LONDON Nov 7 "Circulation", a biography of the
17th century English physician William Harvey who accurately
described how blood circulates through the human body, has won
the Wellcome Trust Book Prize which celebrates medicine in
Also on the shortlist for the 25,000 pound ($40,000) prize
were novelists Rose Tremain ("Merivel: A Man of his Time") and
Peter James ("Perfect People") as well as academics and debut
Broadcaster Mark Lawson, who chaired a panel of judges
deciding the winner, said Circulation "combines scholarly
science with such narrative excitement that it will be a great
surprise if we do not eventually see 'Circulation: The Movie.
"The book itself deserves the widest possible circulation."
Author Thomas Wright, whose two previous works examined the
life and readings of Oscar Wilde, considered Harvey's
achievements as almost on a par with Darwin's theory of
evolution and Newton's theory of gravity.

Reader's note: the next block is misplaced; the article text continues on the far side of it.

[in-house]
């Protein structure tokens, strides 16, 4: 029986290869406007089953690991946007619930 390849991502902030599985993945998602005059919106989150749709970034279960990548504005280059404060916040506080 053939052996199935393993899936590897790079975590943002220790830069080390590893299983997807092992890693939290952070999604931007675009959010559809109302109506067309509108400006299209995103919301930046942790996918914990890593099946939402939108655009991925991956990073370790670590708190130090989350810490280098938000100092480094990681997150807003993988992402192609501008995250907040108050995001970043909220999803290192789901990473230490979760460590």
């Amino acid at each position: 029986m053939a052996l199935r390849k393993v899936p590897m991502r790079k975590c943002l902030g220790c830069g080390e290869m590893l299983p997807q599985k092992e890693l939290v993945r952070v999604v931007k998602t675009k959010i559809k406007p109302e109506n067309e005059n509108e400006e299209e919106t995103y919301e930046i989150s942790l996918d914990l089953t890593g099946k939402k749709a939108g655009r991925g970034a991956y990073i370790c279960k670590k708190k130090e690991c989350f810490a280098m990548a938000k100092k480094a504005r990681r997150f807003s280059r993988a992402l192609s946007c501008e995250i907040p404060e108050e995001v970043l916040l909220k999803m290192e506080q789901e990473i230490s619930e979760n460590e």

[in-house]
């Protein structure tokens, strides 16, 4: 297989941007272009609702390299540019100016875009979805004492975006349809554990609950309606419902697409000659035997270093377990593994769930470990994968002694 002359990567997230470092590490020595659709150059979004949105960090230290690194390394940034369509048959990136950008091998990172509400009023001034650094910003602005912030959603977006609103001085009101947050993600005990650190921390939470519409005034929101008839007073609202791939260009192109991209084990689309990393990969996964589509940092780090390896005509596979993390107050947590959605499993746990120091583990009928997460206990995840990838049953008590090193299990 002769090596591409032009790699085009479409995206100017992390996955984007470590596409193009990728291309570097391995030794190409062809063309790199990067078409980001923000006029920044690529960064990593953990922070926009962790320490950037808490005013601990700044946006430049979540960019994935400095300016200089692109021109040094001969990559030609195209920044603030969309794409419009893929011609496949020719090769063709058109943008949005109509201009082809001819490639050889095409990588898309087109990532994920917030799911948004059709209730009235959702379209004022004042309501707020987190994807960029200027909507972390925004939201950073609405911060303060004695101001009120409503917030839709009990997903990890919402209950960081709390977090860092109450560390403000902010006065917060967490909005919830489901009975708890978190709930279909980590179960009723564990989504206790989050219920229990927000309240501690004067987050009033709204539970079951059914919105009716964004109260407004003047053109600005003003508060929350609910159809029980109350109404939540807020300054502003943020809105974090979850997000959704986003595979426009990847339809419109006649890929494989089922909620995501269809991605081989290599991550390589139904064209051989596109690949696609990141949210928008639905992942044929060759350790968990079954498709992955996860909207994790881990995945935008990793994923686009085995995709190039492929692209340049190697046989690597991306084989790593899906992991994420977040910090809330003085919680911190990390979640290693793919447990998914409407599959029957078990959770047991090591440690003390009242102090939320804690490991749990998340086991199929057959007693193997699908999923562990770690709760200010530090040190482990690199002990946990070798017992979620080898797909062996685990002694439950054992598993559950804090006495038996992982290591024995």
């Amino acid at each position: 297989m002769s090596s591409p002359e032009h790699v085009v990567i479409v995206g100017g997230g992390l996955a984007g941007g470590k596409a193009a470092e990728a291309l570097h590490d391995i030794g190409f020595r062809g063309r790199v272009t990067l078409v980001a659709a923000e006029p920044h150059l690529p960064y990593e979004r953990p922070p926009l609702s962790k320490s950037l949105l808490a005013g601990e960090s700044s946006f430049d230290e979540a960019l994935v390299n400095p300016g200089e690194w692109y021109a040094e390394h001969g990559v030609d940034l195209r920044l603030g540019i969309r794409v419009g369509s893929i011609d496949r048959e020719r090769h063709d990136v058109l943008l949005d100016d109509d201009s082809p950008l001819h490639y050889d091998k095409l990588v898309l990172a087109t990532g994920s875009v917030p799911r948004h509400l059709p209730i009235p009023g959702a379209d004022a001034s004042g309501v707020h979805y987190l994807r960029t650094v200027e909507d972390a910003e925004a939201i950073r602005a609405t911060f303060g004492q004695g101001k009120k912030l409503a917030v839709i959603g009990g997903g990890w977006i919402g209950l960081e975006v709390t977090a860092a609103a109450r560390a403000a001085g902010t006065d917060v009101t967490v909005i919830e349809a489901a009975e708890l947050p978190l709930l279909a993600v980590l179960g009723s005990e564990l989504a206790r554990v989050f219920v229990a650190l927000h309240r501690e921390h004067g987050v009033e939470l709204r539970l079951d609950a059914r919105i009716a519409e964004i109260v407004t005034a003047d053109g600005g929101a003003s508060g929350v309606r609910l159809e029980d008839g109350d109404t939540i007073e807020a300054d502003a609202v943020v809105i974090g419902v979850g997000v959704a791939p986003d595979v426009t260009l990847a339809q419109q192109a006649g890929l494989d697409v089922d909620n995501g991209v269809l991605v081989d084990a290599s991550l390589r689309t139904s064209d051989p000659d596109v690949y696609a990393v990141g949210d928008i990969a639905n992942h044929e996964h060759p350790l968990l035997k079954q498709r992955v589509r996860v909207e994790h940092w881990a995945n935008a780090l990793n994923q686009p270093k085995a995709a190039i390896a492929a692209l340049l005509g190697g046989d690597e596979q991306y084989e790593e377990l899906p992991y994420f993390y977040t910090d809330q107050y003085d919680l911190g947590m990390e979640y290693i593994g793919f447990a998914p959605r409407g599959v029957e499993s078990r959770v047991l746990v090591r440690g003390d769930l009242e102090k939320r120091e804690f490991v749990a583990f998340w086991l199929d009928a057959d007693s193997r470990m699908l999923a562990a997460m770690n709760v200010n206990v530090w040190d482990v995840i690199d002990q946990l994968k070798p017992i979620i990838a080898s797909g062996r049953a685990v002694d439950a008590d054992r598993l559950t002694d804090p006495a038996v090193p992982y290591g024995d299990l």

Harvey, physician to King Charles I, produced a slim tome in
1628 examining the heart and blood circulation called "De Motu
Cordis" which became one of the most influential works in the
history of western science.
"Harvey's obsessive quest to understand the movement of the
blood overturned beliefs held by anatomists and physicians since
Roman times," publishers Random House said of the book.
"His circulation theory was as controversial in its day as
Copernicus' idea that the earth revolved around the sun."
Set in Renaissance London, the biography features a cast of
characters including Francis Bacon, England's Lord Chancellor
and a scientist in his own right, poet and preacher John Donne
and the king, Harvey's "beloved" patron.
(Reporting by Mike Collett-White, editing by Paul Casciato)